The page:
Nonprofit journalism dedicated to creating a Human Age we actually want to live in.

DAILY SCIENCE

Clothes recycling depends on sorting fabric blends. This clever invention can do that.

Engineers devised an invisible fiber containing data on a fabric’s composition and origin—it can be woven into garments and read like a barcode.
February 16, 2023

Let the best of Anthropocene come to you.

Around 92 million tons of textiles are discarded every year around the world. Over 85 percent of that waste ends up in landfills, amounting to a garbage truck-full every second, even though much of it could be recycled. But recycling fabrics is a complicated problem, because they are generally blends, and it is hard to tell what a fabric is made of.

An accurate way to label and trace fabrics from when they are made until their end of life would go a long way in realizing a functional circular economy for the apparel industry. Researchers at the University of Michigan now report a novel technology for this: a special tracer fiber that encodes unique information about a fabric’s composition and origin, and can be directly woven into a fabric and read much like a barcode.

The fiber, inspired by butterfly wings, is engineered to have an optical signature that is readable using hand-held or high-throughput infrared imaging techniques commonly used in industrial facilities for sorting materials. It could help track a textile over its lifetime of store shelves and customer use. And then, when the garment is discarded, the fiber label could be read for easy sorting and recycling.

“Our unique approach is a small, easily implemented change that can make the whole system work better,” says materials science and engineering professor Max Shtein who led the work reported the work in the journal Advanced Materials Technologies.

 

Iridescent fiber could make recycling clothes easier

In the future, one will be able to use their phone to read the clothing woven-in labels made with inexpensive photonic fibers. ©Marcin Szczepanski/Lead Multimedia Storyteller, University of Michigan College of Engineering

 

A recent study by Fashion for Good showed that three-quarters of low-value, post-consumer textiles—almost 500,000 tons per year in Europe alone—are readily available for recycling. Knowing the precise makeup of the fabric—how much cotton, spandex and polyester is in it, say—is critical for recycling.

But this information about where a textile was made and with what materials, is usually attached to clothing via a standard care label that is easily removed or eroded, Shtein says. And it’s not always accurate. A study of over 10,000 articles of post-consumer clothing found that almost a third did not have a legible care label and, of those that did, 41 percent of labels were inaccurate.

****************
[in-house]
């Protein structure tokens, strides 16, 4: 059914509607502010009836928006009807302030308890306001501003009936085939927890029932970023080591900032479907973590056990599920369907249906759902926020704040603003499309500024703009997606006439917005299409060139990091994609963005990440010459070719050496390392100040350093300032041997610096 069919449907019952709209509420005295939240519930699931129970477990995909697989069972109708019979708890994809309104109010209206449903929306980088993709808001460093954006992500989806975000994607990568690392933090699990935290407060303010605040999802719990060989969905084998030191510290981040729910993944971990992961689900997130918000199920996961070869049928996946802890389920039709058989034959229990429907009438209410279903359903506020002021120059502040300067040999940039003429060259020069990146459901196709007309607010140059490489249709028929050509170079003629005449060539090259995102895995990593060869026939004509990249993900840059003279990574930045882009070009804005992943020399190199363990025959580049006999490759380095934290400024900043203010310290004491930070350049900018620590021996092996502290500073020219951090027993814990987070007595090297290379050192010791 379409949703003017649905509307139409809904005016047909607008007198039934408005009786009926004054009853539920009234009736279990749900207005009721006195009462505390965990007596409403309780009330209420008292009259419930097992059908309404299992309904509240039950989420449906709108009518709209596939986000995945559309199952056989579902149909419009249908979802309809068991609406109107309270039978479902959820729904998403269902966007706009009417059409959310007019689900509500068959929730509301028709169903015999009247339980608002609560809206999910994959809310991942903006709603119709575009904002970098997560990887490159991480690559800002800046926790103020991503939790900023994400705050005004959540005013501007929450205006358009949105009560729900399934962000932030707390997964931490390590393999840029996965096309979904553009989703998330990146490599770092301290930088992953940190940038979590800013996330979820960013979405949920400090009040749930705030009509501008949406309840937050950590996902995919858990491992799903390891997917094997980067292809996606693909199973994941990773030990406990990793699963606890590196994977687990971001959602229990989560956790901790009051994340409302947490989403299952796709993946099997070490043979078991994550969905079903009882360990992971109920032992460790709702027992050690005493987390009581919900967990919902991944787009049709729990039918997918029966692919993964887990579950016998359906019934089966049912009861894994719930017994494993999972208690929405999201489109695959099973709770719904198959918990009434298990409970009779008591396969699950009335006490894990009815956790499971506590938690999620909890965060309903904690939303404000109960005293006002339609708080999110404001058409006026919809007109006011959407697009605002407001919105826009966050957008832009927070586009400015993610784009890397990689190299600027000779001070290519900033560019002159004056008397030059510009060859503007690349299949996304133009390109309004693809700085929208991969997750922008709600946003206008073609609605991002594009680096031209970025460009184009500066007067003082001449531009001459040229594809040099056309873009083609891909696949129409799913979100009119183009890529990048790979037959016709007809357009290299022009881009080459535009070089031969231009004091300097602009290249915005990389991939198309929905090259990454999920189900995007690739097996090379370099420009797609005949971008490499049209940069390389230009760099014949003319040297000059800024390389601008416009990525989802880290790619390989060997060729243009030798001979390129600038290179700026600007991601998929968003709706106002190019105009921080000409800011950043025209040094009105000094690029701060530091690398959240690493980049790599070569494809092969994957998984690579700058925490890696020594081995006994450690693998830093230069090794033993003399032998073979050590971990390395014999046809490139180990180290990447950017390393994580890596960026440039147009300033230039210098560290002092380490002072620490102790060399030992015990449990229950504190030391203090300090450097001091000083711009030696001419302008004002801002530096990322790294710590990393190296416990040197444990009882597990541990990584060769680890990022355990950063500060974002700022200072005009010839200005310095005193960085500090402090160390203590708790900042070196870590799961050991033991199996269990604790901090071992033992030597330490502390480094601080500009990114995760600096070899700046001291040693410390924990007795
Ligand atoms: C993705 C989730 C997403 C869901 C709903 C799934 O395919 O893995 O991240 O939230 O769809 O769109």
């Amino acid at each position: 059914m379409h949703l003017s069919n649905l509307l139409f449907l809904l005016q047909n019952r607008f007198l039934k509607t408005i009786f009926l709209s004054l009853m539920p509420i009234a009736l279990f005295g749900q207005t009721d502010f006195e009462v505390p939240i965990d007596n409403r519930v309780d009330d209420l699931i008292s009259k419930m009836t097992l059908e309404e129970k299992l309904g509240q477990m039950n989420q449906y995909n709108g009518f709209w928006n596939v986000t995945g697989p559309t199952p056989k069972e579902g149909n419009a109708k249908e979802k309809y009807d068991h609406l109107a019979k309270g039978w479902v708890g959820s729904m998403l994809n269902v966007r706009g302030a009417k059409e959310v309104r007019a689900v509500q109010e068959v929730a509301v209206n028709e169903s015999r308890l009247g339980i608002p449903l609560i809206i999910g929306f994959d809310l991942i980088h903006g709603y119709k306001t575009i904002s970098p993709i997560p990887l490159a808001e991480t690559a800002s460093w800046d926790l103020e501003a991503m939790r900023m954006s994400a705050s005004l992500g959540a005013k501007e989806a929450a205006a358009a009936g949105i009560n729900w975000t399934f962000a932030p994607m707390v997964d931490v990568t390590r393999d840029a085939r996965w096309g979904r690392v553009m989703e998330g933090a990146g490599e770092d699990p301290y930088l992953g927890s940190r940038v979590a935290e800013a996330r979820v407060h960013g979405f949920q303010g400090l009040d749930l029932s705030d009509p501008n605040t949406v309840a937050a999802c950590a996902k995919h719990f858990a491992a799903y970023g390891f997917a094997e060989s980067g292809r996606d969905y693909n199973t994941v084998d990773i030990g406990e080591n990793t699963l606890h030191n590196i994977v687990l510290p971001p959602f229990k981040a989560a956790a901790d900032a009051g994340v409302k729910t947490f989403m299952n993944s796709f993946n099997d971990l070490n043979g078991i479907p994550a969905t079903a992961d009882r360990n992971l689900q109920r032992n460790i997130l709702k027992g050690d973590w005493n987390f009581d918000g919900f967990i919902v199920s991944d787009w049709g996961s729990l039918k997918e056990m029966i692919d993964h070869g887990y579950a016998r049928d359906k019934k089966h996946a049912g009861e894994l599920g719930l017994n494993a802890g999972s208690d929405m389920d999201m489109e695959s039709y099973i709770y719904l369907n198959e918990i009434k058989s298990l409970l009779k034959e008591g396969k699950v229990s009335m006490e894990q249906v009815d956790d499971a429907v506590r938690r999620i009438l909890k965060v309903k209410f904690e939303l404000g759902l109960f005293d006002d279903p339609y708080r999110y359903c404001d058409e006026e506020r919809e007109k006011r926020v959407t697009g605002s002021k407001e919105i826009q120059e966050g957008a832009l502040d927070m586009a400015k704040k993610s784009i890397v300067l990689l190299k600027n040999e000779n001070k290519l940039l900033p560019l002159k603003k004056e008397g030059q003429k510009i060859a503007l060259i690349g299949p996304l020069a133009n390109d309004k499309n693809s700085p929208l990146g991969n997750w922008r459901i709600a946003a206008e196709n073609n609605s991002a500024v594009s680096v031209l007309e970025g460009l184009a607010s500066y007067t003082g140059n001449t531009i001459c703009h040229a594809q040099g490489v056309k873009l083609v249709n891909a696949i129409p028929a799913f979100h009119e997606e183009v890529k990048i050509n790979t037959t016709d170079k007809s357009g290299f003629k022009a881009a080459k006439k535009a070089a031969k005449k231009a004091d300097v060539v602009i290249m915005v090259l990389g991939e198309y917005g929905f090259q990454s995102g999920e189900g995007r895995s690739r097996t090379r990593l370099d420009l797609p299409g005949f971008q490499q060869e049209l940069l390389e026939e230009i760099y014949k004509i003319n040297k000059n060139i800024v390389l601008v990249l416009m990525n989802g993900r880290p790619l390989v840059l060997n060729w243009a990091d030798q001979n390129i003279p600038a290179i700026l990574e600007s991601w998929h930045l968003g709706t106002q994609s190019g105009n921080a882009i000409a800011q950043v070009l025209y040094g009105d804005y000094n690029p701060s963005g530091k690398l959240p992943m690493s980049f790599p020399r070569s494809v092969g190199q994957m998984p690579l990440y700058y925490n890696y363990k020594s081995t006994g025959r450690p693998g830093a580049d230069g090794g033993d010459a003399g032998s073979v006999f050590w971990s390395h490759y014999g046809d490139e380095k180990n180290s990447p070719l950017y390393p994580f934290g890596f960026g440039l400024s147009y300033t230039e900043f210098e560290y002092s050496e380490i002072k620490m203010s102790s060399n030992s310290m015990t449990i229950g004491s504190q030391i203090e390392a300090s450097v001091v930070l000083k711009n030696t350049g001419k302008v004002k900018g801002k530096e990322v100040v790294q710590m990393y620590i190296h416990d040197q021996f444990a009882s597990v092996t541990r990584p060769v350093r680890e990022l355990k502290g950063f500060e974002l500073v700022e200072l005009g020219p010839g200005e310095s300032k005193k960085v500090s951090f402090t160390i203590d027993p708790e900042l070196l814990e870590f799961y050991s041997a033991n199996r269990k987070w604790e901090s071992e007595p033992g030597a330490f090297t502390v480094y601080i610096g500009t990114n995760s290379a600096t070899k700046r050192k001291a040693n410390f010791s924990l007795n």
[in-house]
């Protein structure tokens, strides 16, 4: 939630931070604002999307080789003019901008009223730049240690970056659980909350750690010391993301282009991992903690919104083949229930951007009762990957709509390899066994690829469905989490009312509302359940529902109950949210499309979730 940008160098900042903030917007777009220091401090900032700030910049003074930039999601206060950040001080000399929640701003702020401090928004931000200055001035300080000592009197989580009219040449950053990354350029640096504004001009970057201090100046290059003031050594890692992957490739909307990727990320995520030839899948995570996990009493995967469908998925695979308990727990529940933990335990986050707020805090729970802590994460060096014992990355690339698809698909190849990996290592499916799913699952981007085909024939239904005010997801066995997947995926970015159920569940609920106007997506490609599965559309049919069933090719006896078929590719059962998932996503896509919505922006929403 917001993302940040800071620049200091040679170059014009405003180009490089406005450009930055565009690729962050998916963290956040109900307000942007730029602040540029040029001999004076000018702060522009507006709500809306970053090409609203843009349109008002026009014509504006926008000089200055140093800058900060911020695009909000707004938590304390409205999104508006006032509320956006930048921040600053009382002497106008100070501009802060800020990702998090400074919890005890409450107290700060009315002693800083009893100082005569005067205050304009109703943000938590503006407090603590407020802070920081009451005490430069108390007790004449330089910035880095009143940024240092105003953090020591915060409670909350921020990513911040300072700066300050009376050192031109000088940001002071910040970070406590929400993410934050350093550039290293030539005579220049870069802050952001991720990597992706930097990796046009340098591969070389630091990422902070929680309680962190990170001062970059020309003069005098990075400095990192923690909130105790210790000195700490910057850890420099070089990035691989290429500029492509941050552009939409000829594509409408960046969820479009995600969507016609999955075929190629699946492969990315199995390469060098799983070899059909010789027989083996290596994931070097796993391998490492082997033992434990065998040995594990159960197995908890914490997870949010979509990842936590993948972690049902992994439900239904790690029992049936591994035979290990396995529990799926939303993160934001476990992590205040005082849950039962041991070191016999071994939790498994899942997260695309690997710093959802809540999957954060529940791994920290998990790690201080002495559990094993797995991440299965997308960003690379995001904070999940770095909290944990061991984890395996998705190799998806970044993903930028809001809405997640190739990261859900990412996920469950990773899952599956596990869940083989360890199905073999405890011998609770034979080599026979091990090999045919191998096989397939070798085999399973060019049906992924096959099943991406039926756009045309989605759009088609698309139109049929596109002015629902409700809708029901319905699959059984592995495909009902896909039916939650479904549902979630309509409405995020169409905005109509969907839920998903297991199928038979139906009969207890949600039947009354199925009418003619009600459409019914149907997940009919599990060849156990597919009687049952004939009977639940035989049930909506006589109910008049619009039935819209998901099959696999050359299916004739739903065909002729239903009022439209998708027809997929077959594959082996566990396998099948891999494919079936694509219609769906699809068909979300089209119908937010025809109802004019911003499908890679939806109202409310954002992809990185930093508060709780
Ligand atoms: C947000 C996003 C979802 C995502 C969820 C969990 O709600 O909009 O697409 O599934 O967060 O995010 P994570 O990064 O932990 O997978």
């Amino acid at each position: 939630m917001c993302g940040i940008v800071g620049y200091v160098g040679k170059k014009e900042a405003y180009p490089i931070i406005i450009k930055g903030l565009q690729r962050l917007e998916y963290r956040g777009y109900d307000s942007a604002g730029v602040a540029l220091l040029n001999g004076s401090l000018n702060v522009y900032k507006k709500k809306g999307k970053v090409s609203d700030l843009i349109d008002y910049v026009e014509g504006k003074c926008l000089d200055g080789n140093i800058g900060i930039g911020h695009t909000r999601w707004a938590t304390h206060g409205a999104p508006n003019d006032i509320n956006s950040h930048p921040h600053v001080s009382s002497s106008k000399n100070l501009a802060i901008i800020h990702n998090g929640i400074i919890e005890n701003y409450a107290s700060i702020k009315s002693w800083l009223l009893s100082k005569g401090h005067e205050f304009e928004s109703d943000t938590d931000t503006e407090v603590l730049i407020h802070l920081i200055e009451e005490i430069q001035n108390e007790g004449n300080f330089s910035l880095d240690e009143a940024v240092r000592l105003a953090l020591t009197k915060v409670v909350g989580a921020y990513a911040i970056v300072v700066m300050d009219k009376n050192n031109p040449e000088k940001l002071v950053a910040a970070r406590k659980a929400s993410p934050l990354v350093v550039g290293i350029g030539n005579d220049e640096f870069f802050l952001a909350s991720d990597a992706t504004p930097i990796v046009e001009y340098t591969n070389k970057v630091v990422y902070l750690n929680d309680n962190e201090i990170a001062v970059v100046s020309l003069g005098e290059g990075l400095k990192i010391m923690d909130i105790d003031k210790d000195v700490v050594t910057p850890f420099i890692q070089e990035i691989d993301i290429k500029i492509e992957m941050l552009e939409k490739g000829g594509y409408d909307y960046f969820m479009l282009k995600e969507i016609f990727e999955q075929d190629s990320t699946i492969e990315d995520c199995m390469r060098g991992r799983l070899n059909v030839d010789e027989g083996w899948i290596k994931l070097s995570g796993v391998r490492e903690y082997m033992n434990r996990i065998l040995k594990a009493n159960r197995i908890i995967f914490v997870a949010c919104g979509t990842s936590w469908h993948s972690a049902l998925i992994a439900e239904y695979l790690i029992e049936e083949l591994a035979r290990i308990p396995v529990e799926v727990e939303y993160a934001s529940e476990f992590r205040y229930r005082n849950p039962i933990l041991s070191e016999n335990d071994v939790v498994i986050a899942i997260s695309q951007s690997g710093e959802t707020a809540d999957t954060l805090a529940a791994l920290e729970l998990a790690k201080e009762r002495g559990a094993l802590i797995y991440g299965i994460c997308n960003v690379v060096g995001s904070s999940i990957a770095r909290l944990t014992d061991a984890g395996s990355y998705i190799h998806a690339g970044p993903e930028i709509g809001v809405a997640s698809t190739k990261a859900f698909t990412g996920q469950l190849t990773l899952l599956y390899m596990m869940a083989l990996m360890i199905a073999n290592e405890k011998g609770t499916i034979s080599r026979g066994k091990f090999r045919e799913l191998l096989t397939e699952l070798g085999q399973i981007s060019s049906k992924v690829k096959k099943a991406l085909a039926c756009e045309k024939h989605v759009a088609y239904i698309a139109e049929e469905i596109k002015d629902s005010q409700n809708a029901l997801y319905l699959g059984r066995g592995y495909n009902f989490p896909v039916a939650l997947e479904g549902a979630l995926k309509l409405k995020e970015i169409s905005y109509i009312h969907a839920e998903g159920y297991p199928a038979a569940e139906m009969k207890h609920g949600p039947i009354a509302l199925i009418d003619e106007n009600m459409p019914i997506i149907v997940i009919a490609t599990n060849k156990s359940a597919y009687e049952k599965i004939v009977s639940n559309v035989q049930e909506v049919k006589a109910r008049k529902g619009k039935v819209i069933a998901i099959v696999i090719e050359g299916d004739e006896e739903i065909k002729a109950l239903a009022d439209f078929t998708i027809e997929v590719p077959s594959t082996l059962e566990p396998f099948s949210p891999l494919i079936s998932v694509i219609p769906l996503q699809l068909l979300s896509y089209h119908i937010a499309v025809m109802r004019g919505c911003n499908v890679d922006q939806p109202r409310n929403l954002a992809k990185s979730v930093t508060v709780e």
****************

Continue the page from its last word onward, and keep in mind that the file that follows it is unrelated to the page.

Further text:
The labeling fiber that Shtein and his colleagues made is more robust because it can be incorporated directly into the fabric. “The fiber itself is easy to make, but challenging to fake,” says Brian Iezzi, lead author of the paper.

The researchers start with a raw material that is a mix of two different plastics arranged in dozens of alternating layers. acrylic and polycarbonate. The combination of the two clear materials bends light to create optical effects that look like color; this phenomenon gives butterfly wings their shimmer.

 

Recommended Reading:
Keeping Clothes Out of the Garbage

 

Heating and pulling the raw material gives hair-thin fibers. By adjusting the mix of materials and the pulling speed, the researchers tuned the fiber to create the desired optical properties and ensure recyclability.

Iezzi says that they can already create kilometers of the fiber barcode in a very short time frame in the lab. The team has also demonstrated that the fibers can be integrated into fabrics using industrial equipment that textile makers use today. Since the materials for the fiber are commodity plastics that are easily available worldwide, the fiber should add a low cost of around 25 cents to garments.

“Because of the scalable manufacturing method and the low material cost for the fibers, we think that this photonic barcode could be ready for commercial integration on a large-scale in a short time frame, potentially within a few years,” he says.

Source: Brian Iezzi et al. Polymeric Photonic Crystal Fibers for Textile Tracing and Sorting. Advanced Materials Technologies, 2023.

Image: ©Anthropocene Magazine

 

Our work is available free of charge and advertising. We rely on readers like you to keep going. Donate Today

What to Read Next

Anthropocene Magazine Logo

Get the latest sustainability science delivered to your inbox every week

Newsletters

You have successfully signed up

Share This

Share This Article